Reduction of Workers’ Compensation Benefits By General Motors Found to Be Improper.

“Corporate America” has literally changed the social and financial landscapes in this country.  In this day and age, the rich get richer and the poor tend to get poorer.  Without diverting into a deep political agenda, one can still see the writing on the wall; something has to give.  Large corporations, which were once the pride of capitalism in the West, are now leveraging their power at the expense of the average blue-collar American.  With immense financial backing and experience in strong-arming the “little guy,” corporations sometimes overstep their bounds.  Unfortunately, in many circumstances, the unsuspecting worker won’t object to having crucial benefits reduced or even eliminated.  Inaction, however, is not the way to bring attention to corporate wrongdoings.  Only by pointing out these unfair methods, perhaps in the form of a workers’ compensation lawsuit, can a true difference be made.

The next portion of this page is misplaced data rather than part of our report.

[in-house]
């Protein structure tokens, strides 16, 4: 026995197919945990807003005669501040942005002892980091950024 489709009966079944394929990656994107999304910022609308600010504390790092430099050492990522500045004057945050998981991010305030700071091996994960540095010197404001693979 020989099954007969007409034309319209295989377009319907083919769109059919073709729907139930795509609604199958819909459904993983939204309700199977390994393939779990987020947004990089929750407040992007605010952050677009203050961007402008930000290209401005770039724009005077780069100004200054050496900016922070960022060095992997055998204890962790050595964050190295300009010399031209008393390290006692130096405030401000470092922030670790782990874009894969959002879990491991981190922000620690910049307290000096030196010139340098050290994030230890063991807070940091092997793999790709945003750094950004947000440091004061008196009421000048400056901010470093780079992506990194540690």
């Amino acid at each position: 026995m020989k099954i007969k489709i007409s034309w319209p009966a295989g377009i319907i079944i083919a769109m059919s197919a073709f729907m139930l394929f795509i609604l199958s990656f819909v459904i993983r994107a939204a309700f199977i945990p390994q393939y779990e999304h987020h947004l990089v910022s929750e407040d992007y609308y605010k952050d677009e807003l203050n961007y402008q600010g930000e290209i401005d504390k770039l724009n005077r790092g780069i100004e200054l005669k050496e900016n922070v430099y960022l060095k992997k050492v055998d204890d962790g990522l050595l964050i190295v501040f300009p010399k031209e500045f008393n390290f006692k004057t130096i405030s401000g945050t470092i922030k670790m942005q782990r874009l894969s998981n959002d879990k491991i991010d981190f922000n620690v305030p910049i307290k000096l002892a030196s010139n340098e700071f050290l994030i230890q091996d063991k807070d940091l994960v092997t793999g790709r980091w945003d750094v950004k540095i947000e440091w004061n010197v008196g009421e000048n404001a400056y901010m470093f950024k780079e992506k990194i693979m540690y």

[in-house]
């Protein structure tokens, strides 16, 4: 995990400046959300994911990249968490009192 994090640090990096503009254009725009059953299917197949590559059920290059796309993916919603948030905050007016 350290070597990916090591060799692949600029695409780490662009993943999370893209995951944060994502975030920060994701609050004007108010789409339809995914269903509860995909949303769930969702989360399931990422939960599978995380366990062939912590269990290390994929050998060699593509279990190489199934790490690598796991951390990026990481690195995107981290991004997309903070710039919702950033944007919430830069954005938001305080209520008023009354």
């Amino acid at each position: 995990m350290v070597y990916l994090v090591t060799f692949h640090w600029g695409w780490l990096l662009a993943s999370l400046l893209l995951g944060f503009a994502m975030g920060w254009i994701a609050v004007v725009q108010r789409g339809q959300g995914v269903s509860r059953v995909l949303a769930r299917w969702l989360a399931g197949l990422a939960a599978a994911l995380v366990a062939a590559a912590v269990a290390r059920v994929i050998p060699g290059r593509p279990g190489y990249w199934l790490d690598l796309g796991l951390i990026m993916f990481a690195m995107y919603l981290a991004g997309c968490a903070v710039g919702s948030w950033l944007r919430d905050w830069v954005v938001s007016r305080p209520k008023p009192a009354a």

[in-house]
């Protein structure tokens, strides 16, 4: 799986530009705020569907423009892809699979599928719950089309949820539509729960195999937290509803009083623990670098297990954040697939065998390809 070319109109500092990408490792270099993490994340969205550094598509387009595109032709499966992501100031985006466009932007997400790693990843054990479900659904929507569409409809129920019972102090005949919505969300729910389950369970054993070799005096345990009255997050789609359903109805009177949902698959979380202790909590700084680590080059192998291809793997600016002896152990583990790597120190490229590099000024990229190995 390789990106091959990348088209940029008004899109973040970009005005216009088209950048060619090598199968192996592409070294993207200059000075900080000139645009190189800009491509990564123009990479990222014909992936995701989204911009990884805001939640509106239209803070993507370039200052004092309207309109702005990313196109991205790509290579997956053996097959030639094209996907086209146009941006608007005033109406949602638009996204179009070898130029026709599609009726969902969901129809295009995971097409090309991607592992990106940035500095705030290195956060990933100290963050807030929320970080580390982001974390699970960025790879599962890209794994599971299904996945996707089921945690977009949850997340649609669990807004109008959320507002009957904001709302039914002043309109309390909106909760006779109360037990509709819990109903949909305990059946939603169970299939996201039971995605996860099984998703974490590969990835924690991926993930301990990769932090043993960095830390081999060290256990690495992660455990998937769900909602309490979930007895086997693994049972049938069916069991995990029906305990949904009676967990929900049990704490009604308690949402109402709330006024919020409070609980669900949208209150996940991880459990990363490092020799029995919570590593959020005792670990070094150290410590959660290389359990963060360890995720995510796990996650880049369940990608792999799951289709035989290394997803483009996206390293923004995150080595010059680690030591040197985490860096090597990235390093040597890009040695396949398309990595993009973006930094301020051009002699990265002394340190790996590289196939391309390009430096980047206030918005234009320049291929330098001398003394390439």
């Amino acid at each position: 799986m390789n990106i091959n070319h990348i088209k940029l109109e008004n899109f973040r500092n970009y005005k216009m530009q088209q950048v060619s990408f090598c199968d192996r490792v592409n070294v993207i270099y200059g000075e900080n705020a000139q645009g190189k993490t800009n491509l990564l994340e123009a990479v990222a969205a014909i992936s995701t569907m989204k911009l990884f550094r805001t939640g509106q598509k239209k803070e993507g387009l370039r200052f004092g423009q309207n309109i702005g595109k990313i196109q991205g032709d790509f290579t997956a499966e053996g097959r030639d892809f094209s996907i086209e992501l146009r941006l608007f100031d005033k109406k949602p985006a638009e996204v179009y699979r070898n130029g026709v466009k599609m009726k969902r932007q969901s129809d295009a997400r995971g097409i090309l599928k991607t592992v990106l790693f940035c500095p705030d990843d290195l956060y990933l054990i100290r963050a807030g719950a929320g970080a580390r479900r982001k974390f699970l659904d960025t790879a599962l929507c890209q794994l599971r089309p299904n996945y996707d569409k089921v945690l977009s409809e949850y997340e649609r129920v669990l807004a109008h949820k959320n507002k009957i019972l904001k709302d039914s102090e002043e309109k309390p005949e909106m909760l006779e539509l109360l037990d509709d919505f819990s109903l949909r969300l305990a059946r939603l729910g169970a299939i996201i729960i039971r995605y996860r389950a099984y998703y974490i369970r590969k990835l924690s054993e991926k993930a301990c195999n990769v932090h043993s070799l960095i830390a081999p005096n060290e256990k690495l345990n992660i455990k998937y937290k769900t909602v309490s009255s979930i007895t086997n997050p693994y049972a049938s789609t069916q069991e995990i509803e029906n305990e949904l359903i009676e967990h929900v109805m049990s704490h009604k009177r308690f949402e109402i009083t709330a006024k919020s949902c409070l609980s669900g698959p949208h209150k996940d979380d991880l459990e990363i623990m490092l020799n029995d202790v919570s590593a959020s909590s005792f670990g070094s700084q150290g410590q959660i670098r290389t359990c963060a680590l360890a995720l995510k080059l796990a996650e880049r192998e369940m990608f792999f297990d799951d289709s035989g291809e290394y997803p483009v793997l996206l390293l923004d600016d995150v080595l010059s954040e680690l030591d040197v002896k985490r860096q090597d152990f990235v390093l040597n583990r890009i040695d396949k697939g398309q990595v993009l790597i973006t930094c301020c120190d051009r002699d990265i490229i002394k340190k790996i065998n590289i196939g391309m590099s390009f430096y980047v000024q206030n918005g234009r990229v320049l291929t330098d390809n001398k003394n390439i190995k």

In 2011, a magistrate in Michigan declared that the General Motors Corporation had improperly reduced the workers’ compensation benefits of some of its retired employees.  According to, Clifton Arbuckle had worked for GM from 1969 until his retirement in 1995.  At that time, he was paid workers compensation benefits at a fixed rate of $362.78 per week.

After the market collapse in 2008, GM sought financial relief from any avenue possible.  Aside from a major government bailout package, GM struck a deal with the United Auto Workers, a union formed to represent current employees in the auto manufacturing industry.  Because of the alleged deal, Mr. Arbuckle’s benefits were reduced to $262.55 per week.

Angered by this sudden reduction in benefits, Mr. Arbuckle filed a lawsuit against General Motors.  He won his case at the state level.  He was represented by Robert J. MacDonald in the lawsuit.  After GM’s appeal to the Michigan Compensation Appellate Commission, the ruling was upheld.  In their ruling, the three-judge panel said the union did not have the authority under federal labor law to change the collective bargaining rights of the retirees.

Mr. Arbuckle’s benefits were reinstated following the court’s ruling.  He then passed away in 2014.

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